Basic & Advanced Physical Assessments
After successful completion of this course, you will be able to:
1. Ask appropriate questions when conducting a comprehensive health history to elicit data that will be used to guide a physical examination.
2. List the components of the comprehensive physical examination and review of systems based on red flags identified in the patient history.
3. Determine when to perform four different types of health assessments: Complete or comprehensive Interval or abbreviated Focused Special populations.
As you progress through the class, note which parts of the exam are applicable in your practice, don’t fit into your practice, or that you might want to include in your practice.
Health assessment of patients falls under the purview of both physicians and nurses. While some nurses practice in extended roles (Advanced Nurse Practitioners), others maintain a more traditional role in the acute care setting. Assessment of patients varies based on both role and setting. A cardiac care nurse will be more familiar with and attuned to cardiac issues. A nurse on a neurologic unit will be more familiar with a more complex neurologic exam.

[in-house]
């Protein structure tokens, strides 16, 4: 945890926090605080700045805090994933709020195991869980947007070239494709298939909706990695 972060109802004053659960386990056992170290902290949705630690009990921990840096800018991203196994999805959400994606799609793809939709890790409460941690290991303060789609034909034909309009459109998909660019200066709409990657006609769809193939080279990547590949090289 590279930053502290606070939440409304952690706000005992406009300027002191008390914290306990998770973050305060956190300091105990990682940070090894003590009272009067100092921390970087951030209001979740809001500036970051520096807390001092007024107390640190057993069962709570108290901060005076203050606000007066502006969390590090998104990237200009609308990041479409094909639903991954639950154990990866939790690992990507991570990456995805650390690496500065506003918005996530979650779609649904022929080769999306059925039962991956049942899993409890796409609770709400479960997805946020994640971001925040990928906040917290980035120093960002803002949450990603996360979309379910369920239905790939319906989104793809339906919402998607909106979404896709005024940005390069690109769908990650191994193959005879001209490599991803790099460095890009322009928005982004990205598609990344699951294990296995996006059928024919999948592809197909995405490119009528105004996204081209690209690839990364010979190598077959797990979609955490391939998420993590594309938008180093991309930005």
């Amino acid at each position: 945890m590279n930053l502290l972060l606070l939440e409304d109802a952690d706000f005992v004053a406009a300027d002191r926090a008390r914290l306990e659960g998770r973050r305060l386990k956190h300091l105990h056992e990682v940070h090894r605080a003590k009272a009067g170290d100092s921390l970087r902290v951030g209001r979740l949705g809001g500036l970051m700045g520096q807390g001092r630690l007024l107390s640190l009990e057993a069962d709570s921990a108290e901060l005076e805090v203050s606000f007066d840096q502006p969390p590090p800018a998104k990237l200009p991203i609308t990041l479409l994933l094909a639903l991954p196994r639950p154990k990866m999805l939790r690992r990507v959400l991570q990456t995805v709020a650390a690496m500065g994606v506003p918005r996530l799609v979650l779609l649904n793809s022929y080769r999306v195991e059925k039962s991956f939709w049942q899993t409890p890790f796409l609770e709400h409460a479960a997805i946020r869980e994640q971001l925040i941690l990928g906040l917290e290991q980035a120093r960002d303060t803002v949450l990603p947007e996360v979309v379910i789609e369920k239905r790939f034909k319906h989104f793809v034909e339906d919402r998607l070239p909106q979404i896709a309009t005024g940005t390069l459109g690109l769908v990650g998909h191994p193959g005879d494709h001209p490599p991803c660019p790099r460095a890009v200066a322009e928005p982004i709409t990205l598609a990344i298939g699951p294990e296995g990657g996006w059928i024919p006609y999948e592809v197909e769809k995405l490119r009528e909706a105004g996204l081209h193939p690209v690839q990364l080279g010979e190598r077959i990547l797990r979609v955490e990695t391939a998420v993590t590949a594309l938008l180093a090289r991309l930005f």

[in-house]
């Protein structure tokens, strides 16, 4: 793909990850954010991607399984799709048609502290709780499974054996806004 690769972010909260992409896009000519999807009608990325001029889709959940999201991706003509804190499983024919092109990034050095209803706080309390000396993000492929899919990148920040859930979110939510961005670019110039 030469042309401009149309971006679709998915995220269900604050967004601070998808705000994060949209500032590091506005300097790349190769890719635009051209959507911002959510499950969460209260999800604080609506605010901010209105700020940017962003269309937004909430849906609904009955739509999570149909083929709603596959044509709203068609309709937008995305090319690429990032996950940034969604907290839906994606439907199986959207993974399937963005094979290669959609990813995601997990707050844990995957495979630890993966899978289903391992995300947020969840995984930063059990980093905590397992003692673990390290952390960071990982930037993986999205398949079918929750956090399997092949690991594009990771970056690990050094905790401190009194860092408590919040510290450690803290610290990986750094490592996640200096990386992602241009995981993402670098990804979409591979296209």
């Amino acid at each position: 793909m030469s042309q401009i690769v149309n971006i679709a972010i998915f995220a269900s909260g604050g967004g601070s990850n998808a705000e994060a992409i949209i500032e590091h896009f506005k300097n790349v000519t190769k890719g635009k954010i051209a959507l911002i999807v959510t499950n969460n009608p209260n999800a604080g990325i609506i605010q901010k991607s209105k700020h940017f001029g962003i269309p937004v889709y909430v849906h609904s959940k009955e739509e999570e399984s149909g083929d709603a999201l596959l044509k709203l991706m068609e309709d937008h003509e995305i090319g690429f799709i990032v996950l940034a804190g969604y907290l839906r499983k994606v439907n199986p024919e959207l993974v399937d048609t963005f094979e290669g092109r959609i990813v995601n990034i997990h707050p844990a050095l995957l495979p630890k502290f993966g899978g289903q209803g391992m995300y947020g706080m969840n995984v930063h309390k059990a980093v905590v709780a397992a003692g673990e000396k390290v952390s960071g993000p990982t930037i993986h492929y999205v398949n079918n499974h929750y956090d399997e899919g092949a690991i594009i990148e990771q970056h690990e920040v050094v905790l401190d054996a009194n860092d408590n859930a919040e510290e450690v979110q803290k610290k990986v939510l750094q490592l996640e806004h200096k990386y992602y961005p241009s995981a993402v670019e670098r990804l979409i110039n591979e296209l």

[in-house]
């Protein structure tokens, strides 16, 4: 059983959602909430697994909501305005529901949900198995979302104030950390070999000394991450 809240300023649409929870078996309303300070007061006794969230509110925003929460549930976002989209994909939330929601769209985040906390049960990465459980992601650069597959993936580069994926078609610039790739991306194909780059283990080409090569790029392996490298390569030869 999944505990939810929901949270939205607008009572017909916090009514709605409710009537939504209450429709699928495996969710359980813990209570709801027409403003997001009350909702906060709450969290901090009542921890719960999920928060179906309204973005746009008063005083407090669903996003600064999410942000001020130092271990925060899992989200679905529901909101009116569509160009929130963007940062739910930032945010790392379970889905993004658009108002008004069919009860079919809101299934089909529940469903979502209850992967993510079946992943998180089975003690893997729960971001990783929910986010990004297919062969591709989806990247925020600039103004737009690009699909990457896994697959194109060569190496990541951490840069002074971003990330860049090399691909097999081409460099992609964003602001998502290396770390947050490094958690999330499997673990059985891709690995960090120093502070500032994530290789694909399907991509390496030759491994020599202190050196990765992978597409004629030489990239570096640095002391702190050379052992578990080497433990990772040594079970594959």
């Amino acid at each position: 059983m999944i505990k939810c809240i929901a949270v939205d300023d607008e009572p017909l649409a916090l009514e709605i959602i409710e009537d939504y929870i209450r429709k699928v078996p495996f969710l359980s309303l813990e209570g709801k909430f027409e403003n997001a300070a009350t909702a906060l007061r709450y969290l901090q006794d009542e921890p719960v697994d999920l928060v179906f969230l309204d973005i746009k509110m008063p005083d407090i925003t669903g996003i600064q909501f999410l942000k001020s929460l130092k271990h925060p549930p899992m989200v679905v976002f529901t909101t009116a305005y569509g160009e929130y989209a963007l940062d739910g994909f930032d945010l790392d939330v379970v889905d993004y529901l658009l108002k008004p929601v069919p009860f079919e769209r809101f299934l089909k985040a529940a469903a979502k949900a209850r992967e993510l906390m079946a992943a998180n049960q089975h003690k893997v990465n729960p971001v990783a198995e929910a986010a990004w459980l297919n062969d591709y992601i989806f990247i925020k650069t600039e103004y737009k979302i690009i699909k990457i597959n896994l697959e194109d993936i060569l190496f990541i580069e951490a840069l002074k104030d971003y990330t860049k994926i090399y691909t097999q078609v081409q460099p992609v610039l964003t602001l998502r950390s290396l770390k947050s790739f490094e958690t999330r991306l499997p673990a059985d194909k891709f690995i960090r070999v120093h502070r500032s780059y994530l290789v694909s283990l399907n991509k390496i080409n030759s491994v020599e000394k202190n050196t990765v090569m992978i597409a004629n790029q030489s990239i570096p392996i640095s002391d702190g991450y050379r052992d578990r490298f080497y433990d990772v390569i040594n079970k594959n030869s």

As you progress through this course, keep in mind that exposure to a detailed health assessment may lead you to a more comprehensive and thorough exam. For instance, if you note a patient has leukoplakia (coated tongue) as you perform your general assessment, you may wonder about hygiene issues, underlying diseases, or medications that may cause this. Documenting the information, talking with the patient about it, and confirming it with the physician adds to your value as a healthcare team member, and ultimately a better patient care provider.
All assessments should consider the patient’s privacy and foster open, honest patient communications.